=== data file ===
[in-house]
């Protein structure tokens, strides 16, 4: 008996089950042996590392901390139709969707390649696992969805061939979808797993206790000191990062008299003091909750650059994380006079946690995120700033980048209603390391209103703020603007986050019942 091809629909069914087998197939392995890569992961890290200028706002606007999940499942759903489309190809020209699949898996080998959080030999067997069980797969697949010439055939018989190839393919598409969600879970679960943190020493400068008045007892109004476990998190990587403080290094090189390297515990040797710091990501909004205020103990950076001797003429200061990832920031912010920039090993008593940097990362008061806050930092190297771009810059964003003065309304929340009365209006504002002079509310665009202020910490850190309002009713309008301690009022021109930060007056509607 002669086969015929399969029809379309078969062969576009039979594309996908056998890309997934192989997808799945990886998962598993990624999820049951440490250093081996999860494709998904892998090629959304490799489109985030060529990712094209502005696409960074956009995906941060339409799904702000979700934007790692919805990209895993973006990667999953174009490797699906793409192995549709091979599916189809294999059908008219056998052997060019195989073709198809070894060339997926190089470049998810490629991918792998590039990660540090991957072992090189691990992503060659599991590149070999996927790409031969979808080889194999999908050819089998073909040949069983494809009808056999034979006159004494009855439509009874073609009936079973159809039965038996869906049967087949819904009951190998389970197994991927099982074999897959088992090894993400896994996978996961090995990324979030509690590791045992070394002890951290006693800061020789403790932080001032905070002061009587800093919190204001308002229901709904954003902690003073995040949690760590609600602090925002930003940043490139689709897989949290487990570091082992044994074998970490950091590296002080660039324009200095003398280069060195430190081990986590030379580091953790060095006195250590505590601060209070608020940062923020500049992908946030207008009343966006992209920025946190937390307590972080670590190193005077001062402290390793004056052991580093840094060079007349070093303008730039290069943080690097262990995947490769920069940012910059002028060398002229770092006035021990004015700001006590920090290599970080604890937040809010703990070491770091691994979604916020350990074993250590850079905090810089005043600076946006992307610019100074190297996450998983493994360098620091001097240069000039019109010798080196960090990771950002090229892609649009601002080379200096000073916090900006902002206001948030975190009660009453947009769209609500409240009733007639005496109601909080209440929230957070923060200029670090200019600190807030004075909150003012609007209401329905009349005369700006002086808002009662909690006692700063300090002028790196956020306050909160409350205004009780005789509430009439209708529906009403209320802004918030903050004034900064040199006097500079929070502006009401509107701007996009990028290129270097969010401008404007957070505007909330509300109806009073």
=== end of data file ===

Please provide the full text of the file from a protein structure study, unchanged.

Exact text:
[in-house]
């Protein structure tokens, strides 16, 4: 008996089950042996590392901390139709969707390649696992969805061939979808797993206790000191990062008299003091909750650059994380006079946690995120700033980048209603390391209103703020603007986050019942 091809629909069914087998197939392995890569992961890290200028706002606007999940499942759903489309190809020209699949898996080998959080030999067997069980797969697949010439055939018989190839393919598409969600879970679960943190020493400068008045007892109004476990998190990587403080290094090189390297515990040797710091990501909004205020103990950076001797003429200061990832920031912010920039090993008593940097990362008061806050930092190297771009810059964003003065309304929340009365209006504002002079509310665009202020910490850190309002009713309008301690009022021109930060007056509607 002669086969015929399969029809379309078969062969576009039979594309996908056998890309997934192989997808799945990886998962598993990624999820049951440490250093081996999860494709998904892998090629959304490799489109985030060529990712094209502005696409960074956009995906941060339409799904702000979700934007790692919805990209895993973006990667999953174009490797699906793409192995549709091979599916189809294999059908008219056998052997060019195989073709198809070894060339997926190089470049998810490629991918792998590039990660540090991957072992090189691990992503060659599991590149070999996927790409031969979808080889194999999908050819089998073909040949069983494809009808056999034979006159004494009855439509009874073609009936079973159809039965038996869906049967087949819904009951190998389970197994991927099982074999897959088992090894993400896994996978996961090995990324979030509690590791045992070394002890951290006693800061020789403790932080001032905070002061009587800093919190204001308002229901709904954003902690003073995040949690760590609600602090925002930003940043490139689709897989949290487990570091082992044994074998970490950091590296002080660039324009200095003398280069060195430190081990986590030379580091953790060095006195250590505590601060209070608020940062923020500049992908946030207008009343966006992209920025946190937390307590972080670590190193005077001062402290390793004056052991580093840094060079007349070093303008730039290069943080690097262990995947490769920069940012910059002028060398002229770092006035021990004015700001006590920090290599970080604890937040809010703990070491770091691994979604916020350990074993250590850079905090810089005043600076946006992307610019100074190297996450998983493994360098620091001097240069000039019109010798080196960090990771950002090229892609649009601002080379200096000073916090900006902002206001948030975190009660009453947009769209609500409240009733007639005496109601909080209440929230957070923060200029670090200019600190807030004075909150003012609007209401329905009349005369700006002086808002009662909690006692700063300090002028790196956020306050909160409350205004009780005789509430009439209708529906009403209320802004918030903050004034900064040199006097500079929070502006009401509107701007996009990028290129270097969010401008404007957070505007909330509300109806009073």